ABW: Sounds great. Can’t wait to read it!
Let’s wrap up with words of wisdom for aspiring authors. What insights would you share with someone who aspires to write a novel?
LS: Every day is a writing day! Try to get your words in, try to get your butt in the chair, but know that if you don’t, it’s still a writing day. Listen. Remember. You never know what will spark an idea, or fix an issue mid-manuscript. Your process is your process until it has to change, which it will again and again. Before I had babies I was a notebook jotter, a scattered pages across the cafe table writer (and I’m sure I will be someday again!) but now, my time is tight and I’m drafting more in my head in anticipation of the moments I get with my laptop. It’s not easy to get your words in every day, it’s not easy to get your butt in the chair, and it’s not easy to have to revise your process to fit your life at that moment—but every day is a writing day.
ABW: So true. Yes! Every day. And take joy in the process. Thank you again for this interview, Lindsey.
Readers who want to know more about Lindsey can check out her website, find her on Twitter, and head to Bookstock in Woodstock, Vermont, on July 27!
For a chance to win a copy of Just like Jackie, sign in and enter below:
6 thoughts on “Hear the Character’s Voice: Interview & Giveaway”
I liked reading about the writer’s process. When i begin reading a book, I’m attuned to voice. If I’m not comfortable with voice usually I put down the book, donate it.So many good books left to read. Voice also essential while writing, too.
Agreed. Voice draws me in. And I think that between the lines, when a voice sounds authentic, I feel the author’s confidence in writing that particular story. The confidence draws me in, too. It makes me want to spend time with the writer and the story that’s unfolding.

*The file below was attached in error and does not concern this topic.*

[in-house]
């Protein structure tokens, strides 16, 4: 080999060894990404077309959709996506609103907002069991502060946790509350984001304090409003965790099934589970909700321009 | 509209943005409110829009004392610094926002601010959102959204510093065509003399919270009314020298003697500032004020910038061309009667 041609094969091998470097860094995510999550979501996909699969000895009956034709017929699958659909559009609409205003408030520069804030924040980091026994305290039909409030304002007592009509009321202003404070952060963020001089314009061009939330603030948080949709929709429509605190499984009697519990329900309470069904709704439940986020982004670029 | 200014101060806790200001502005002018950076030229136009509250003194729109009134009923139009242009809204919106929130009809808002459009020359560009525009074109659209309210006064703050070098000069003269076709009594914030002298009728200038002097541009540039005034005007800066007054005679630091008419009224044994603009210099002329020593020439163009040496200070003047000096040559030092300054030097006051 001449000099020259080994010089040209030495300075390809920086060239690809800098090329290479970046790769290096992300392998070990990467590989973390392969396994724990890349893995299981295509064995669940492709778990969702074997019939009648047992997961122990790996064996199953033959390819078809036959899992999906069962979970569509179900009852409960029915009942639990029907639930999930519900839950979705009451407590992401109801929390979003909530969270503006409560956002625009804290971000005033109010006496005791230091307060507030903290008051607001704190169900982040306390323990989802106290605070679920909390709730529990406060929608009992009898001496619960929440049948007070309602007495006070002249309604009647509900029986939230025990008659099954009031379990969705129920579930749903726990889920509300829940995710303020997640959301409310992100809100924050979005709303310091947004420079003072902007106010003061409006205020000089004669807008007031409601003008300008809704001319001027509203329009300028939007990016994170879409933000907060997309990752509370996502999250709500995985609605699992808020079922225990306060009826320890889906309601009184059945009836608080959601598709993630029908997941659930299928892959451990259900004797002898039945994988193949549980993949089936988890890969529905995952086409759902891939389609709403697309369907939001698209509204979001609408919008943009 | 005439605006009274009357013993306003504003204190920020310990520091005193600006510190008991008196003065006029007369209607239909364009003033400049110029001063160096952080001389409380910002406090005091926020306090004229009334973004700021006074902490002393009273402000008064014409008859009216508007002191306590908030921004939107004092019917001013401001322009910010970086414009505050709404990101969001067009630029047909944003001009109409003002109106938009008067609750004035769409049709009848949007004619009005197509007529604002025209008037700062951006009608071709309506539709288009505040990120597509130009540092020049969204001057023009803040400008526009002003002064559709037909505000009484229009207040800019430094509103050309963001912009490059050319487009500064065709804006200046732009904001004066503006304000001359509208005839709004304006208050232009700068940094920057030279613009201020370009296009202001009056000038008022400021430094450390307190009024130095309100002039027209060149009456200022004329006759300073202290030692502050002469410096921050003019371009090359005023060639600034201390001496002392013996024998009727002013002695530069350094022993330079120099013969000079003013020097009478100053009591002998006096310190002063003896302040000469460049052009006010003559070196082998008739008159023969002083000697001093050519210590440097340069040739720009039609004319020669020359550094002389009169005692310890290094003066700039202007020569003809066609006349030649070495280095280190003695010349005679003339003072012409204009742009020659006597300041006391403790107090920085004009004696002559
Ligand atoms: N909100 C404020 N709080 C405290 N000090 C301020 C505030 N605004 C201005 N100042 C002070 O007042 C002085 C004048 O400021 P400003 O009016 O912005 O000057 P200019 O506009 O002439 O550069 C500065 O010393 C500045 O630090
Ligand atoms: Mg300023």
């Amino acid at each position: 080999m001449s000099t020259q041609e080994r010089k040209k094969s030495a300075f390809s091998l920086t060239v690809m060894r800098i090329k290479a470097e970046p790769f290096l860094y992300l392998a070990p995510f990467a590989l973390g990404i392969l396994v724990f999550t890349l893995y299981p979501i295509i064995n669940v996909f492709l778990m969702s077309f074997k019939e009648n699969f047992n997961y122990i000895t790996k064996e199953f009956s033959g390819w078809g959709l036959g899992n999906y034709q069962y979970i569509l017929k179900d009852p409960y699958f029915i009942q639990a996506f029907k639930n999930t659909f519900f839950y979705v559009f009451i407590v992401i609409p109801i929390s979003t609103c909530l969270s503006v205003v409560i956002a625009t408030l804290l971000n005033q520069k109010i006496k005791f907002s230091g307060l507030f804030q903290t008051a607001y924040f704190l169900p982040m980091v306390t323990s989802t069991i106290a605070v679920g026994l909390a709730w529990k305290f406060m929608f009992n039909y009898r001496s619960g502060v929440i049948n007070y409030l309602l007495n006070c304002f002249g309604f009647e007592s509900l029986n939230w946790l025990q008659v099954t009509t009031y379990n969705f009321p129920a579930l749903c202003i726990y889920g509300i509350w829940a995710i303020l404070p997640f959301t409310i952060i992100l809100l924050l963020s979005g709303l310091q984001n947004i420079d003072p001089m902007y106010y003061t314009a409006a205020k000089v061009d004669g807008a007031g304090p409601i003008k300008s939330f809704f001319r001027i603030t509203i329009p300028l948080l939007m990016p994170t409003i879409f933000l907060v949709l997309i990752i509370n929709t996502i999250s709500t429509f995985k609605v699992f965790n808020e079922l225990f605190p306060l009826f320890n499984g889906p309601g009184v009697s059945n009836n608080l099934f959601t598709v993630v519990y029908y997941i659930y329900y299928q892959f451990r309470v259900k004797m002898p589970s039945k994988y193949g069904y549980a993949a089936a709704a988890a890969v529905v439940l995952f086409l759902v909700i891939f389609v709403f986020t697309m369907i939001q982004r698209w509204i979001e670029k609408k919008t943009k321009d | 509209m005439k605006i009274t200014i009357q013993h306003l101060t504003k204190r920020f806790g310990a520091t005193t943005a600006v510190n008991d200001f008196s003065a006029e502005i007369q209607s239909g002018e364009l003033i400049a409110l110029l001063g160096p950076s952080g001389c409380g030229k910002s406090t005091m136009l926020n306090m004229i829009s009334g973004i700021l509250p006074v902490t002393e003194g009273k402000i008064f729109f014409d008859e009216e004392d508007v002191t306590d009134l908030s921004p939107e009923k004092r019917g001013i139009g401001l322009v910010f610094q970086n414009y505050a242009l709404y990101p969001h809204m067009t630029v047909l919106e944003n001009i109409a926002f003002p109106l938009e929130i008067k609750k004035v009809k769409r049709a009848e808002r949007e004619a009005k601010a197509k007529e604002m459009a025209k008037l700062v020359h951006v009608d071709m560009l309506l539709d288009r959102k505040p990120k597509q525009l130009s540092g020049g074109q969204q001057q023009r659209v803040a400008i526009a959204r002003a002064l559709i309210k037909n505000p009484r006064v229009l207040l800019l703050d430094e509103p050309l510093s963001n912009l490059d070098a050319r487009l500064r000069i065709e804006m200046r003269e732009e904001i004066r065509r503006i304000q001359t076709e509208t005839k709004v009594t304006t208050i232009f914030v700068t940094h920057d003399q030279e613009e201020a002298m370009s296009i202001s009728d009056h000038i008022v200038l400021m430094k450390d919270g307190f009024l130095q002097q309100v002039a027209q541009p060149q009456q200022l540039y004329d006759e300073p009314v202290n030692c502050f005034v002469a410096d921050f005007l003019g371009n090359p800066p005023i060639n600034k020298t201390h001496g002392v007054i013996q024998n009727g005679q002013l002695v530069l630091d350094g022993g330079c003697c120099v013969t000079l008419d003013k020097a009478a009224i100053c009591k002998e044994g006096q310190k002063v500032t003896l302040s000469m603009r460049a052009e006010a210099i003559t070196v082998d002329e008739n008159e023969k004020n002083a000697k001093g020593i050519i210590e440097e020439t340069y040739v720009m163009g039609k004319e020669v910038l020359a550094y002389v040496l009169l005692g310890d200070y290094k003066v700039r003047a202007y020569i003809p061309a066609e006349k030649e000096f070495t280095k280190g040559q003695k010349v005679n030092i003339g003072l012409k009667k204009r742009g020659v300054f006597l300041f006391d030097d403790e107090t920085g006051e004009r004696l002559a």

Congrats to Lindsey on this release! I enjoyed this interview. I think the voice issue is what keeps me going on a story, versus giving up on one. If I don’t hear the character’s voice in my head, I can’t continue the story.
I like that both you and Lenore mention giving up on a book — putting it down. I’ve heard some people say that when they begin a book, they make themselves finish it. But I don’t. Time is too short. There are too many good books waiting to be read. And when you write for MG and YA readers, you know you’re writing for an audience that won’t cut you any slack. Fail to nail the voice, and they’ll drop you in a heartbeat.
Great interview! I really enjoyed Just Like Jackie and am eagerly anticipating Right as Rain. It looks like I won’t have to wait long! I also have to get the protagonist’s voice in my head, unless it’s a short write-for-hire with a third person narrator. For my latest project, the protagonist’s voice is giving me a novel in verse!
Nice. I enjoy reading novels in verse, but writing them? Not so much. I don’t hear language in verse. Or I should say that I haven’t so far, but I never know how a character might surprise me. I’ll stay open to the possibility.